What Conditions Are There for Valid Builders’ Insurance?
Caeva O'Callaghan | May 31st, 2021
Getting builders’ insurance is a necessity for your business. But what kind of conditions do you need to uphold?
You must be a tradesman – either a sole trader, partnership or a limited company. This is the first, and most important, condition of your builders’ insurance, but there are others.
As with all insurance products, a builders’ insurance policy comes with certain conditions you need to adhere to as long as you want your cover to remain valid.
Read on to find out:
- Do I need to read my policy document?
- What are the health and safety conditions of builders’ insurance?
- What are the other conditions of builders’ insurance?
Most conditions are common sense. For example, if you don’t pay your premiums, you won’t be covered by your insurance. Others may be less obvious.
Do I need to read my policy document?
Yes, ideally. It’s not enough to assume you’ll be comfortable with all the conditions set out by your insurance provider. Make sure you read your policy thoroughly before you sign.
However, policy documents can be huge, unwieldy documents which include a lot of insurance parlance which might not be easy for the average person to understand at once. If you’re in doubt, give us a call. Here at QuoteMe our experts can translate even complex tradesmans’ policies into plain language, so you can rest assured you have all the necessary cover in place without paying for cover you won’t use.
Knowing your policy inside and out before you sign will help you both spot potential issues that could delay or sabotage a claim made down the road. For example, if only you had been aware of something in your policy which affected an activity you were to undertake, you may have acted differently and thus wouldn’t have needed to claim.
When you get your policy document, always read it thoroughly before signing. This is because you’re bound by the conditions of the policy as soon as you add your signature. If you’re confused about the terminology or conditions laid out, it’s absolutely fine to ask your provider for clarification.
What are the health and safety conditions of builders’ insurance?
When you take out builders’ insurance, one of the conditions of doing so is that you not act in a reckless manner or endanger yourselves or others. Insurance will not protect you against negligence: it’s there to give you coverage in the case of unforeseen events, not as a license to act in a reckless manner.
The law states that every business in Ireland must have a health and safety statement. Therefore, it is a prerequisite your insurance provider will insist on before you take out a policy. You will not be granted cover without one.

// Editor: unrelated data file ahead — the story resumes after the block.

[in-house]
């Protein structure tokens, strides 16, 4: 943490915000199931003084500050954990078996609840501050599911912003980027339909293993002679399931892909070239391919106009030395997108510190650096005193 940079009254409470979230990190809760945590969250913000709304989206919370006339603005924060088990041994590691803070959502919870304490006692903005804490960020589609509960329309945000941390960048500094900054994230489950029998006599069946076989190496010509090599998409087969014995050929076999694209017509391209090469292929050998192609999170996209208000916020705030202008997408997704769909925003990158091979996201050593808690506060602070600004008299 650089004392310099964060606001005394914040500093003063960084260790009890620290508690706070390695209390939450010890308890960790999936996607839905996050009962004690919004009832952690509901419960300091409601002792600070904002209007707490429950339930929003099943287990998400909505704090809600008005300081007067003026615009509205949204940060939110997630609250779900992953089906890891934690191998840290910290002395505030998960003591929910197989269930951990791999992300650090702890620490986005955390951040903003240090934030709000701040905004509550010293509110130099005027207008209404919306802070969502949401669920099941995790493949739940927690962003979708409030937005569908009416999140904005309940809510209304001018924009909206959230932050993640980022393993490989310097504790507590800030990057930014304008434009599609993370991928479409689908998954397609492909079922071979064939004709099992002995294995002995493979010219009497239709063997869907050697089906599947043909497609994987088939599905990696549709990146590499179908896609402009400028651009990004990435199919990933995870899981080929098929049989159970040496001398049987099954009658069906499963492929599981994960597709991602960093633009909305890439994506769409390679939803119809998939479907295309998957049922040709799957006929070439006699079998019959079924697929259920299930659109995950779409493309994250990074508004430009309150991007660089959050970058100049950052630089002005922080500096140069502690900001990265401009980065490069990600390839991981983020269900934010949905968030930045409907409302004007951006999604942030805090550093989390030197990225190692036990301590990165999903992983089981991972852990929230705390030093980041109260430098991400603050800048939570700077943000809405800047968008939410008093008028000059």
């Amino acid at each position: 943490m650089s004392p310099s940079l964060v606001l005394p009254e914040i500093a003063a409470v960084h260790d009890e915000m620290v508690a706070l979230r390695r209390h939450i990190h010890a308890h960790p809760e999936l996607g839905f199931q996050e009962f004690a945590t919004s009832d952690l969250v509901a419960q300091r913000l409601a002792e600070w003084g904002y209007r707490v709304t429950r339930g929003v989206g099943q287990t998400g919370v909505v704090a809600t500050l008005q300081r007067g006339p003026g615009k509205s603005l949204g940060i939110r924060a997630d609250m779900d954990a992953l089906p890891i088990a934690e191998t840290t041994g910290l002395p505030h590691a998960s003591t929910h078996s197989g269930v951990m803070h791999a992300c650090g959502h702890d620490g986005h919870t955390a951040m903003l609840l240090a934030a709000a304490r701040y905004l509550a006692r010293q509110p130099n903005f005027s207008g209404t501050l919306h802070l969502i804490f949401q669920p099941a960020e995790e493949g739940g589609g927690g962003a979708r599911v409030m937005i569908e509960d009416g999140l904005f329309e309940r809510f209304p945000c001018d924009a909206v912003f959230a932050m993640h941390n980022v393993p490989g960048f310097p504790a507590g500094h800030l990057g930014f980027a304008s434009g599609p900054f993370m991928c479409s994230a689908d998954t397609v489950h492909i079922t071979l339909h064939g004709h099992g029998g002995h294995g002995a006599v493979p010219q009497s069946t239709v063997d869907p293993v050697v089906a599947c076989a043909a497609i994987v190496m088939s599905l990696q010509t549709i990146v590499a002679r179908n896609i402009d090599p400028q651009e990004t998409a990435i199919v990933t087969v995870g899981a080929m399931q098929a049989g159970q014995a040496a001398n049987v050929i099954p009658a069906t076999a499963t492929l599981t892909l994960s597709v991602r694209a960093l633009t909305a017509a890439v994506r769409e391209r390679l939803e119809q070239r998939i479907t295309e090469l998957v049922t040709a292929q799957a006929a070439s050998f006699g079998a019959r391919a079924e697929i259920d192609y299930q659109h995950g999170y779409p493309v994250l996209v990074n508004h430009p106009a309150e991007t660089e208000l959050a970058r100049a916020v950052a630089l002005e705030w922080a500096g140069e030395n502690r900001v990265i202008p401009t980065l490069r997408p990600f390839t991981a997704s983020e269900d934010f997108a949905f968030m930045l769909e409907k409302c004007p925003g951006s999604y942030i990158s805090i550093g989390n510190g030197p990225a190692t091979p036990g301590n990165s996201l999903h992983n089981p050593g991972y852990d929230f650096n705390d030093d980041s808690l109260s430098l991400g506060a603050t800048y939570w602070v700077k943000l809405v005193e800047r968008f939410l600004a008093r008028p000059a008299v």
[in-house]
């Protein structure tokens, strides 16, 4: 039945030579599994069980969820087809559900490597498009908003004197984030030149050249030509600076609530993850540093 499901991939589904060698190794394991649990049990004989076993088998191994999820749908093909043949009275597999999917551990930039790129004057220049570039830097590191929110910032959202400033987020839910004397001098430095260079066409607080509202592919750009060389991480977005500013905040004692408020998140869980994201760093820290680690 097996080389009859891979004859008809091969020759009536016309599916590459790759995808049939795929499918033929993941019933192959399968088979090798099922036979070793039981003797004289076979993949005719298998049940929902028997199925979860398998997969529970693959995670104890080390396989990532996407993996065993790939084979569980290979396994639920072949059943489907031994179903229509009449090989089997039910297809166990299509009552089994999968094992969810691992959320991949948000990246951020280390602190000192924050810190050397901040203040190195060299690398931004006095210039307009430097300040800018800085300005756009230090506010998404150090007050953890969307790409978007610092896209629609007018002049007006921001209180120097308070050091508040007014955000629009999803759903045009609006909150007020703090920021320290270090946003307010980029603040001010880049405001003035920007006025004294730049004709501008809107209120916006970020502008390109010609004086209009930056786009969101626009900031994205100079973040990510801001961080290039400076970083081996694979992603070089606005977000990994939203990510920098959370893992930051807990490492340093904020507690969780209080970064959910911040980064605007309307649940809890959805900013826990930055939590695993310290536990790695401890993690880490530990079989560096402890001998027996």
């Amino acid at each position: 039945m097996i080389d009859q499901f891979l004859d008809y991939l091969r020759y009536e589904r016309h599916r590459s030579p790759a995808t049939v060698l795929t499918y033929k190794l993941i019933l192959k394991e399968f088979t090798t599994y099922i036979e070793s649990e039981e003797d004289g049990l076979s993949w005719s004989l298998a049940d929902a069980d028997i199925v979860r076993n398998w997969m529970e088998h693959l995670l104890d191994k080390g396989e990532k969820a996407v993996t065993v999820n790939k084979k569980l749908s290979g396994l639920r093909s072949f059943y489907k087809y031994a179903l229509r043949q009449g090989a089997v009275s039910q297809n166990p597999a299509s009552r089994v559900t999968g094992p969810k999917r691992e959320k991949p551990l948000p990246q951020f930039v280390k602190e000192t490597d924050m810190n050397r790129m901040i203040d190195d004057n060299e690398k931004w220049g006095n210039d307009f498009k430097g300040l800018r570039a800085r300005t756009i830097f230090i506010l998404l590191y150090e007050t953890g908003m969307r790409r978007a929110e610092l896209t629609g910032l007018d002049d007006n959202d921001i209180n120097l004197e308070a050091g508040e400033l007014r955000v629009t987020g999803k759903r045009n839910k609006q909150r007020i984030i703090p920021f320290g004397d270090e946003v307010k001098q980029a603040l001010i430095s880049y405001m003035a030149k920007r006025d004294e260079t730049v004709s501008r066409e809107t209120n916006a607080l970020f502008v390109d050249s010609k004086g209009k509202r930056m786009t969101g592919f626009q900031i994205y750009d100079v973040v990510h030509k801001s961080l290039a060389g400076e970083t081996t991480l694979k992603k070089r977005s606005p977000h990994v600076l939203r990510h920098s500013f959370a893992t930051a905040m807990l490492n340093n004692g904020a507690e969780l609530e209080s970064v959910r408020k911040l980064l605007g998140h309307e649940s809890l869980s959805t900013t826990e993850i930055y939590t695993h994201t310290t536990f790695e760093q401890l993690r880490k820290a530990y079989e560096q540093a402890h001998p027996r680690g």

A safety statement is a document which sets out how safety and health are managed wherever you work. In it, you need to:
- Identify dangerous building activities and assess the risks – i.e. likelihood and severity – of someone becoming injured.
- Explain what safety measures have been put into place to protect your own safety, as well as that of your clients, employees, service providers, and members of the public
- Describe how safety will be managed and secured on your building site, and by whom
A health and safety statement is easy to prepare yourself. You can find several guides online on how to do so.
On the other hand, a health and safety certificate represents a commitment to the safety and health of yourself and others. It is not required for builders’ insurance, but it looks good if you have one. It’s a qualification that can be obtained from many course providers, including NEBOSH and CMI.
What are the other conditions of builders’ insurance?
Your builders’ insurance will also contain conditions that you may already be familiar with from reading other policy documents, such as home and car insurance. For example, the section about alteration of risk.
The alteration of risk section explains that if you change the level of risk too much, your insurance will not cover you. When you deliberately conceal information or lie to your insurer to lower your premiums, this is insurance fraud – and it’s a very serious crime. Changing the risk includes a change of occupation which you did not tell us about, such as working at height on a roof when we were not aware you were doing so, or where the risk of loss, damage, accident or liability is increased, and of course if the policy is removed.
As a tradesman, you could be involved in a number of jobs. It’s important that you tell us exactly what you do – building, carpentry, plumbing etc – and if you do more than one, even on occasion. This is because different rates apply to different trades. If you are in a trade that works at heights (painters, roofers) we will ask you what height limit you require.
Another condition of the policy is that you must never act in a fraudulent way. This includes making false claims about damage or loss, claiming for damage you inflicted yourself in order to get insurance money, and supplying forged documents to your insurance provider.
If you have signed the policy and later decide that it’s not right for you, then you have fourteen days – a “cooling-off period” – to cancel without any penalty.
Talk to our builder insurance experts today
If you have any questions about builders’ insurance pick up the phone and talk to our trained team of insurance experts. We are here to help you understand all the various conditions required and options available to ensure your business is insured.
All Information in this post is accurate as of the date of publishing.